6. SP
    January 13, 2011

    well business is all about money and whoever has more dominates and sets the rules of the game. It would be interesting to see in future if Intel acquires or merges with many of these competitors.

  7. elctrnx_lyf
    January 13, 2011

    I'm not clear if this agreement between Nvidia and Intel is acceptable by the Anti competetion laws of ITU. But one clear sign we can see here is that Intel can be free with all litigations of Nvidia and they can actually concentrate for developing much better products for the future mobility devices. In this market ARM looks like going to play significant role with their recent high performance processors and mali gpu cores. I feel Intel is not treating AMD and Nvidia as its competetors anymore.

  8. bolaji ojo
    January 13, 2011

    Toms, Even the moral issues here are not clear. Intel is not admitting any wrongdoing and neither did Nvidia. Both companies are satisfied with the terms of the deal and obviously believe it is good for their operation. It may stink as far as the rest of the industry is concerned — but all we have to do is hold our noses — these companies have to deal with the realities of actual business environment, constraints, opportunities and long-term goals.

    Nonetheless, the issue you raised — that of overall industry well being — remains valid. Will this deal between Intel and Nvidia hurt consumers? That's a question for regulators but these companies cannot collude to hurt customers. It would be a problem for regulators to look into. However, deals like this tend to silence the little guys and startups but there's no better antidote against this than the best product in the market.

  9. bolaji ojo
    January 13, 2011

    Regulatory actions are typically initiated following complaints by a party that feels wronged. This was the case with the AMD-Intel anti-monopoly investigation. However, regulators need the assistance and cooperation of the rival to conduct a comprehensive investigation. By sealing the deals with AMD and Nvidia, Intel buys time to settle with regulators too and potentially has a stronger case for getting investigators off its back. If Nvidia continues to cooperate with or ask for regulatory investigation of Intel, this would probably violate the terms of its agreement with Intel — hence the lengthy payout term (five years).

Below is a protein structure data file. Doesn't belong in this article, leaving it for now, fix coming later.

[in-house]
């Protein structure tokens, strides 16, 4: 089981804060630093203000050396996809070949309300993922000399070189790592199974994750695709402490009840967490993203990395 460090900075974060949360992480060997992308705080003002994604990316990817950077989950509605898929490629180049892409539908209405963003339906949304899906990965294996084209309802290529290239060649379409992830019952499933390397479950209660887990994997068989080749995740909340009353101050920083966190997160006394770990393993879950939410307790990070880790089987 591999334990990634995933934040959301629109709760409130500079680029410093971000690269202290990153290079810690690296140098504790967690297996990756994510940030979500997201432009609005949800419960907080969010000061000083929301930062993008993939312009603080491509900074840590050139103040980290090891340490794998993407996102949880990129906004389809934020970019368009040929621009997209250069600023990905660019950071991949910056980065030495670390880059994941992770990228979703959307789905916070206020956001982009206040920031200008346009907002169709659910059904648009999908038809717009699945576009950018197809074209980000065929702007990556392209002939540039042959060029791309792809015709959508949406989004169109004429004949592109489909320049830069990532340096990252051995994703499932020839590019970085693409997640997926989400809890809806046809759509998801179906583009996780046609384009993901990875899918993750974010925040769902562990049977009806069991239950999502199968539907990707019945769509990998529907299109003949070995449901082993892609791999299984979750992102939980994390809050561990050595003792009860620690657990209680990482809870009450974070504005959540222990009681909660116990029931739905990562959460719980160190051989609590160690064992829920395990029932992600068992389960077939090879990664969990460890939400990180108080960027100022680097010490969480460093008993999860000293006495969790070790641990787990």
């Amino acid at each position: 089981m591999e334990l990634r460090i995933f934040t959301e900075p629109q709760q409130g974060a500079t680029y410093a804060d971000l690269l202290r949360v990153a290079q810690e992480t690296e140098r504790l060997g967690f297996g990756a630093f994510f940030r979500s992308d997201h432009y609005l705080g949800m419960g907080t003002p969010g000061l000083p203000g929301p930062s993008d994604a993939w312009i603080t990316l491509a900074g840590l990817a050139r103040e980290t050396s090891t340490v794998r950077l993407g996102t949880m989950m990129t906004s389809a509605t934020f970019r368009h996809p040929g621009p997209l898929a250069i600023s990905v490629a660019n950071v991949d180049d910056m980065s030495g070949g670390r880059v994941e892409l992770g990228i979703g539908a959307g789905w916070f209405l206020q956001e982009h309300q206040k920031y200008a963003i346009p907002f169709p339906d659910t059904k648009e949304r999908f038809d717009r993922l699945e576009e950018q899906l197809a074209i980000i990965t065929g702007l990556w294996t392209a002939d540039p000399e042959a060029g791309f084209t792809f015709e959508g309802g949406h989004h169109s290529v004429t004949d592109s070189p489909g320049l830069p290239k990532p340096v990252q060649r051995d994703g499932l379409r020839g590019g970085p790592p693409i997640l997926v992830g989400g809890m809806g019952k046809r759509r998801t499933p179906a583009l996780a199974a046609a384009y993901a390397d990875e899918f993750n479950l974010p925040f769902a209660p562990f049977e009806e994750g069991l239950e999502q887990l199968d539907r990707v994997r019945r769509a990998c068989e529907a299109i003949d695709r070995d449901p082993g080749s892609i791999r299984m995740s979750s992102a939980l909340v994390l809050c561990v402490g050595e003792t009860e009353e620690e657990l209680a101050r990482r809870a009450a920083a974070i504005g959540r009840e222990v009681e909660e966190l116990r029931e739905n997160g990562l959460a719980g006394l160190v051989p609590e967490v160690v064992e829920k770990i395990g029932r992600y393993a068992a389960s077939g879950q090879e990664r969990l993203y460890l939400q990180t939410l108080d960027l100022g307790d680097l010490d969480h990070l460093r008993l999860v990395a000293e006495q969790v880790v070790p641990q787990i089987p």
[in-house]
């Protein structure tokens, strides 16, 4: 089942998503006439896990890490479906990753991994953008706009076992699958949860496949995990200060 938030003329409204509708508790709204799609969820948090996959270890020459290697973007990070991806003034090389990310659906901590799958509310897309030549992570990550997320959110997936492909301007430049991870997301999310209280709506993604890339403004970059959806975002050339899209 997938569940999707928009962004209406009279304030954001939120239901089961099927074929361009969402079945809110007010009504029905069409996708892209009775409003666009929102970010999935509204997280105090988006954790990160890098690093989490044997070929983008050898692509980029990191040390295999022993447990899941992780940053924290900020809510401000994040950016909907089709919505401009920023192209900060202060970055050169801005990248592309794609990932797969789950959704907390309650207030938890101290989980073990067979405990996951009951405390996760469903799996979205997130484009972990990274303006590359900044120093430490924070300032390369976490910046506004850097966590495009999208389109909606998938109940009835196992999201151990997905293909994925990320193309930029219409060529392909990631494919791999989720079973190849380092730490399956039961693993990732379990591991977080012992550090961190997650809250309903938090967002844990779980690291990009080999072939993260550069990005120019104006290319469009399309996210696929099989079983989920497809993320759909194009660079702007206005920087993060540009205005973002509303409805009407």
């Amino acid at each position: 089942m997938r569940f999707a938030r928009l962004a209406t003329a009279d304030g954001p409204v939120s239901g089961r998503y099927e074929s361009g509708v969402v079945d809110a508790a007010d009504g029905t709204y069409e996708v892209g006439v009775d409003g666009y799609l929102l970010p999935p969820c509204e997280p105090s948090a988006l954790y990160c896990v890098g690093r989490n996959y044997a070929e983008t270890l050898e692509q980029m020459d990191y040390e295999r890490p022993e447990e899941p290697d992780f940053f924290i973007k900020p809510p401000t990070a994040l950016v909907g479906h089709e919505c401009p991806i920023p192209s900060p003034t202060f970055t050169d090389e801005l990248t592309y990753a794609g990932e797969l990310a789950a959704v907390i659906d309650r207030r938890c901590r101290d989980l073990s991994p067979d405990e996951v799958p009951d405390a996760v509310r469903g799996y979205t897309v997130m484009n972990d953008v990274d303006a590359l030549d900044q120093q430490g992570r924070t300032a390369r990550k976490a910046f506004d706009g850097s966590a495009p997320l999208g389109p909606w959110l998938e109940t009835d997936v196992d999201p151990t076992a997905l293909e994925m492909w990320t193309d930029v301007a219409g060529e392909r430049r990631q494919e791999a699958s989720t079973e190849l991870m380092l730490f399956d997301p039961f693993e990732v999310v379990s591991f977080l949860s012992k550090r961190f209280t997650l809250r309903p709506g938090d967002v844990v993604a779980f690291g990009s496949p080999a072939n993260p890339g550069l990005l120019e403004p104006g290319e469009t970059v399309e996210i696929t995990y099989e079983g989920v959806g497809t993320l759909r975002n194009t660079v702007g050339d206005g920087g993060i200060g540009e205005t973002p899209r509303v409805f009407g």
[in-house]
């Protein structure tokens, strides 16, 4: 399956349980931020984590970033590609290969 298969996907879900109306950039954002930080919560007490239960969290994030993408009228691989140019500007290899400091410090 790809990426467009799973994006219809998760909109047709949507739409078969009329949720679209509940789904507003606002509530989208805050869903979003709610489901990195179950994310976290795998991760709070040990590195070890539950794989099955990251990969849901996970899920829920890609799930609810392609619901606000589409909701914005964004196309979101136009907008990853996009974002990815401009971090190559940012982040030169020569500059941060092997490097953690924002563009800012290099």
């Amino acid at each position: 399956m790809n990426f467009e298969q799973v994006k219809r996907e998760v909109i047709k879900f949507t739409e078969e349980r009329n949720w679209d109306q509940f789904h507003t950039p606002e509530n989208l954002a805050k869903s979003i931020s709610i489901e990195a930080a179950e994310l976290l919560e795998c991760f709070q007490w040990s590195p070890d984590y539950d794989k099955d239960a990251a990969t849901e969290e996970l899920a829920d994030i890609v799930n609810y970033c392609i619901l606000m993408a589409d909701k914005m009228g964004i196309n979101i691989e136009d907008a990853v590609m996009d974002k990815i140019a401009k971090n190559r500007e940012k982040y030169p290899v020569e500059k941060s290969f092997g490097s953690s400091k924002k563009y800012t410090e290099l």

You are right. Intel does not see AMD and Nvidia as its main competitors anymore. They are peripheral to Intel's longer-term future. I am surprised it's taken the company this long to focus on the more problematic challenge posed by the ARM-led opposition. A

    RM itself is not the main problem for Intel, it is the group backing, supporting and deploying ARM technology. The challenge for Intel is that rather than have a single or two companies to focus upon as rivals in the case of AMD and Nvidia, now it has a hydra-headed group of companies. That's a lot to handle for a single company and Intel's deep pocket may not be of much help here.

  10. elctrnx_lyf
    January 16, 2011

    The best way Intel could beat ARM will be to form many collabrations like what it has done with Altera. To develop products that will be actually beneficial to the OEM's who want to make a prduct at low price. The FPGA and processor integrated device is only a first step and Intel should bet much of their dollars in such hybrid and customazible devices.

  11. hwong
    January 22, 2011

    Seriously. What is the rationale that Intel does not invest in RISC chips and let ARM take all that market share?  Is it because the company believes that the mobile market revenue will not justify for the investment?